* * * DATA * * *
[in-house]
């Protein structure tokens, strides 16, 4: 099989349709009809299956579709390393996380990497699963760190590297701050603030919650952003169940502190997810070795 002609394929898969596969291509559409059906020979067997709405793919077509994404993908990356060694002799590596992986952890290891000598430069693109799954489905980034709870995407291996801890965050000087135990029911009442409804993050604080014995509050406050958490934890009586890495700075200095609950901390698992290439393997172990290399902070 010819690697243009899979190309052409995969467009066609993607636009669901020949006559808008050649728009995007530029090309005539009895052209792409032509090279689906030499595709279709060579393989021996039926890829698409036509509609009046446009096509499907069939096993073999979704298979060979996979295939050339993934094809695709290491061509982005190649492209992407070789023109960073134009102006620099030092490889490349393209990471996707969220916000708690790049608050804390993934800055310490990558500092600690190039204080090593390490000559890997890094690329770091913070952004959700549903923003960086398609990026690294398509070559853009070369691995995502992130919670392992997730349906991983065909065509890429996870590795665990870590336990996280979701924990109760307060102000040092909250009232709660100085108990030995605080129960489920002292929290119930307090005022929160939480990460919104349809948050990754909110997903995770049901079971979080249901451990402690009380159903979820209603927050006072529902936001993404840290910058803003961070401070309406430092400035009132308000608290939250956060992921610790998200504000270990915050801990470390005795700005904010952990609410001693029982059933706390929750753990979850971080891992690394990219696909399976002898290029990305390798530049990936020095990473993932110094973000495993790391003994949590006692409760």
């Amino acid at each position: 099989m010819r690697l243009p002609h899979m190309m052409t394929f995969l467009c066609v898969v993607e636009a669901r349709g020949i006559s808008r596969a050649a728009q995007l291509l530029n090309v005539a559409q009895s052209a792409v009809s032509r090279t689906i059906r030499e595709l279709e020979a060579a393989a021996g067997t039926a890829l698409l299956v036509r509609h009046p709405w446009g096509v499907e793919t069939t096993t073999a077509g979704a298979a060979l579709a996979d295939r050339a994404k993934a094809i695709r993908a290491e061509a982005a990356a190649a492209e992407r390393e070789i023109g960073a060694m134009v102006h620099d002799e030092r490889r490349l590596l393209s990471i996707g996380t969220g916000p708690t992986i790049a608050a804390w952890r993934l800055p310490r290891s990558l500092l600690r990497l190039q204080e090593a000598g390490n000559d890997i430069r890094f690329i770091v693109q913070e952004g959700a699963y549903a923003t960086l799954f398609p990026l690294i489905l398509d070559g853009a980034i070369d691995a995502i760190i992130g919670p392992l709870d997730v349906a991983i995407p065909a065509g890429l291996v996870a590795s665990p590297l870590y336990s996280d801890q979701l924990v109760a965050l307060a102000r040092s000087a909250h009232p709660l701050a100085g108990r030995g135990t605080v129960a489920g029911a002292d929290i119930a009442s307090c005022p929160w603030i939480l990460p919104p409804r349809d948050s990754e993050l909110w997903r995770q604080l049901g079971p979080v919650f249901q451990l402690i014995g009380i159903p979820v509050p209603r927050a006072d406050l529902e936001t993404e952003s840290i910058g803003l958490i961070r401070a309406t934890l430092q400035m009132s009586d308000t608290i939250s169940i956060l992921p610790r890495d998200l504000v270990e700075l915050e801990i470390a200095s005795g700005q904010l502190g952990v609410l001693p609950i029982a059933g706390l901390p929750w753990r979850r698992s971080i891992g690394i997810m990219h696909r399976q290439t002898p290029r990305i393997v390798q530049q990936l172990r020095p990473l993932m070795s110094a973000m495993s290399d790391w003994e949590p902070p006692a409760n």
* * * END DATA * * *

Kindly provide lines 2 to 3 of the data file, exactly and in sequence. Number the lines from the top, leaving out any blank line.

């Protein structure tokens, strides 16, 4: 099989349709009809299956579709390393996380990497699963760190590297701050603030919650952003169940502190997810070795 002609394929898969596969291509559409059906020979067997709405793919077509994404993908990356060694002799590596992986952890290891000598430069693109799954489905980034709870995407291996801890965050000087135990029911009442409804993050604080014995509050406050958490934890009586890495700075200095609950901390698992290439393997172990290399902070 010819690697243009899979190309052409995969467009066609993607636009669901020949006559808008050649728009995007530029090309005539009895052209792409032509090279689906030499595709279709060579393989021996039926890829698409036509509609009046446009096509499907069939096993073999979704298979060979996979295939050339993934094809695709290491061509982005190649492209992407070789023109960073134009102006620099030092490889490349393209990471996707969220916000708690790049608050804390993934800055310490990558500092600690190039204080090593390490000559890997890094690329770091913070952004959700549903923003960086398609990026690294398509070559853009070369691995995502992130919670392992997730349906991983065909065509890429996870590795665990870590336990996280979701924990109760307060102000040092909250009232709660100085108990030995605080129960489920002292929290119930307090005022929160939480990460919104349809948050990754909110997903995770049901079971979080249901451990402690009380159903979820209603927050006072529902936001993404840290910058803003961070401070309406430092400035009132308000608290939250956060992921610790998200504000270990915050801990470390005795700005904010952990609410001693029982059933706390929750753990979850971080891992690394990219696909399976002898290029990305390798530049990936020095990473993932110094973000495993790391003994949590006692409760």
């Amino acid at each position: 099989m010819r690697l243009p002609h899979m190309m052409t394929f995969l467009c066609v898969v993607e636009a669901r349709g020949i006559s808008r596969a050649a728009q995007l291509l530029n090309v005539a559409q009895s052209a792409v009809s032509r090279t689906i059906r030499e595709l279709e020979a060579a393989a021996g067997t039926a890829l698409l299956v036509r509609h009046p709405w446009g096509v499907e793919t069939t096993t073999a077509g979704a298979a060979l579709a996979d295939r050339a994404k993934a094809i695709r993908a290491e061509a982005a990356a190649a492209e992407r390393e070789i023109g960073a060694m134009v102006h620099d002799e030092r490889r490349l590596l393209s990471i996707g996380t969220g916000p708690t992986i790049a608050a804390w952890r993934l800055p310490r290891s990558l500092l600690r990497l190039q204080e090593a000598g390490n000559d890997i430069r890094f690329i770091v693109q913070e952004g959700a699963y549903a923003t960086l799954f398609p990026l690294i489905l398509d070559g853009a980034i070369d691995a995502i760190i992130g919670p392992l709870d997730v349906a991983i995407p065909a065509g890429l291996v996870a590795s665990p590297l870590y336990s996280d801890q979701l924990v109760a965050l307060a102000r040092s000087a909250h009232p709660l701050a100085g108990r030995g135990t605080v129960a489920g029911a002292d929290i119930a009442s307090c005022p929160w603030i939480l990460p919104p409804r349809d948050s990754e993050l909110w997903r995770q604080l049901g079971p979080v919650f249901q451990l402690i014995g009380i159903p979820v509050p209603r927050a006072d406050l529902e936001t993404e952003s840290i910058g803003l958490i961070r401070a309406t934890l430092q400035m009132s009586d308000t608290i939250s169940i956060l992921p610790r890495d998200l504000v270990e700075l915050e801990i470390a200095s005795g700005q904010l502190g952990v609410l001693p609950i029982a059933g706390l901390p929750w753990r979850r698992s971080i891992g690394i997810m990219h696909r399976q290439t002898p290029r990305i393997v390798q530049q990936l172990r020095p990473l993932m070795s110094a973000m495993s290399d790391w003994e949590p902070p006692a409760n």